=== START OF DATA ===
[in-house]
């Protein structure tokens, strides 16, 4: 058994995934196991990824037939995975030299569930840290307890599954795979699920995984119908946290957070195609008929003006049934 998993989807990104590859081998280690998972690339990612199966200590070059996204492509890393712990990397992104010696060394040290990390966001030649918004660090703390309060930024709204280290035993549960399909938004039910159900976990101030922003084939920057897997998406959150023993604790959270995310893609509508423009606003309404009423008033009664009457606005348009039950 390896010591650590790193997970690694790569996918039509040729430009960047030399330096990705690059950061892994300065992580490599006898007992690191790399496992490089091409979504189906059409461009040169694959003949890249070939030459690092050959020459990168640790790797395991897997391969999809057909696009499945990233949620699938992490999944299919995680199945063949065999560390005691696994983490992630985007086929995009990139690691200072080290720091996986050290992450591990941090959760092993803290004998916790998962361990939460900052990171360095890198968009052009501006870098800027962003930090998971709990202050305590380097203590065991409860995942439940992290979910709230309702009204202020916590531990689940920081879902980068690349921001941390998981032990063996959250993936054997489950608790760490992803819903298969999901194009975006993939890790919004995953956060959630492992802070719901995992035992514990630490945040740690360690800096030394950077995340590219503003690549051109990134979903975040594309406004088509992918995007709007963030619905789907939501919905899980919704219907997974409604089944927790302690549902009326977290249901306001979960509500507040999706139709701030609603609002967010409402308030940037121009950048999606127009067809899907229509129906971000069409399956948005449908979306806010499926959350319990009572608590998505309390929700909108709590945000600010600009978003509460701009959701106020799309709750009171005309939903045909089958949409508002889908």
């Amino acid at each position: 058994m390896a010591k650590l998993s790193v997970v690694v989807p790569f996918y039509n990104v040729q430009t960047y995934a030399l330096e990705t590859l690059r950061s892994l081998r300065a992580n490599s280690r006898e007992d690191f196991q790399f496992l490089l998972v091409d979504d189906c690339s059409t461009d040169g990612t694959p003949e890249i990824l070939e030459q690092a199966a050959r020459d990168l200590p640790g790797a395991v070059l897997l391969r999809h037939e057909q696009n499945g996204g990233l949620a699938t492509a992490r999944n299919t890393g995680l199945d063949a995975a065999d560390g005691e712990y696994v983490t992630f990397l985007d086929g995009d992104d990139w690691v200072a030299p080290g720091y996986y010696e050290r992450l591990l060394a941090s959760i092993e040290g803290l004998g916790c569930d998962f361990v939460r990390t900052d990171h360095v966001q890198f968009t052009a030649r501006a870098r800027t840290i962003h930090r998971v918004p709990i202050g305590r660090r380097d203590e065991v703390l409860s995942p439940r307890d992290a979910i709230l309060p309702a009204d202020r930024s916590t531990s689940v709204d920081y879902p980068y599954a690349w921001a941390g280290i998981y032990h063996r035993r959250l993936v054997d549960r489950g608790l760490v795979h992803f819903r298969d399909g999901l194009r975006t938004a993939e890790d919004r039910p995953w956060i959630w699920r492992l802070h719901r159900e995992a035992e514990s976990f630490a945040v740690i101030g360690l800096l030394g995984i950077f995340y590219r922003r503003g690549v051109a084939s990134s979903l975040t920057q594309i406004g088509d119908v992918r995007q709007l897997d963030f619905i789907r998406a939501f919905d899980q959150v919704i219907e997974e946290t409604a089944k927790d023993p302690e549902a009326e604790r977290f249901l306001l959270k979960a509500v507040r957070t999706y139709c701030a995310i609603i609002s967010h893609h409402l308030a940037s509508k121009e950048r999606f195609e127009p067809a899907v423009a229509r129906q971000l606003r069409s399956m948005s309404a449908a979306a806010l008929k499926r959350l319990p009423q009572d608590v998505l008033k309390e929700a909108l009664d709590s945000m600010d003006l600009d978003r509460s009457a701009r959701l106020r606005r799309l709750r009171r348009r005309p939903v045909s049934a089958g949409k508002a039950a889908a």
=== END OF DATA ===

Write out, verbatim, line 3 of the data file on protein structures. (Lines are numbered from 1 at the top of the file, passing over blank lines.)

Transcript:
């Amino acid at each position: 058994m390896a010591k650590l998993s790193v997970v690694v989807p790569f996918y039509n990104v040729q430009t960047y995934a030399l330096e990705t590859l690059r950061s892994l081998r300065a992580n490599s280690r006898e007992d690191f196991q790399f496992l490089l998972v091409d979504d189906c690339s059409t461009d040169g990612t694959p003949e890249i990824l070939e030459q690092a199966a050959r020459d990168l200590p640790g790797a395991v070059l897997l391969r999809h037939e057909q696009n499945g996204g990233l949620a699938t492509a992490r999944n299919t890393g995680l199945d063949a995975a065999d560390g005691e712990y696994v983490t992630f990397l985007d086929g995009d992104d990139w690691v200072a030299p080290g720091y996986y010696e050290r992450l591990l060394a941090s959760i092993e040290g803290l004998g916790c569930d998962f361990v939460r990390t900052d990171h360095v966001q890198f968009t052009a030649r501006a870098r800027t840290i962003h930090r998971v918004p709990i202050g305590r660090r380097d203590e065991v703390l409860s995942p439940r307890d992290a979910i709230l309060p309702a009204d202020r930024s916590t531990s689940v709204d920081y879902p980068y599954a690349w921001a941390g280290i998981y032990h063996r035993r959250l993936v054997d549960r489950g608790l760490v795979h992803f819903r298969d399909g999901l194009r975006t938004a993939e890790d919004r039910p995953w956060i959630w699920r492992l802070h719901r159900e995992a035992e514990s976990f630490a945040v740690i101030g360690l800096l030394g995984i950077f995340y590219r922003r503003g690549v051109a084939s990134s979903l975040t920057q594309i406004g088509d119908v992918r995007q709007l897997d963030f619905i789907r998406a939501f919905d899980q959150v919704i219907e997974e946290t409604a089944k927790d023993p302690e549902a009326e604790r977290f249901l306001l959270k979960a509500v507040r957070t999706y139709c701030a995310i609603i609002s967010h893609h409402l308030a940037s509508k121009e950048r999606f195609e127009p067809a899907v423009a229509r129906q971000l606003r069409s399956m948005s309404a449908a979306a806010l008929k499926r959350l319990p009423q009572d608590v998505l008033k309390e929700a909108l009664d709590s945000m600010d003006l600009d978003r509460s009457a701009r959701l106020r606005r799309l709750r009171r348009r005309p939903v045909s049934a089958g949409k508002a039950a889908a």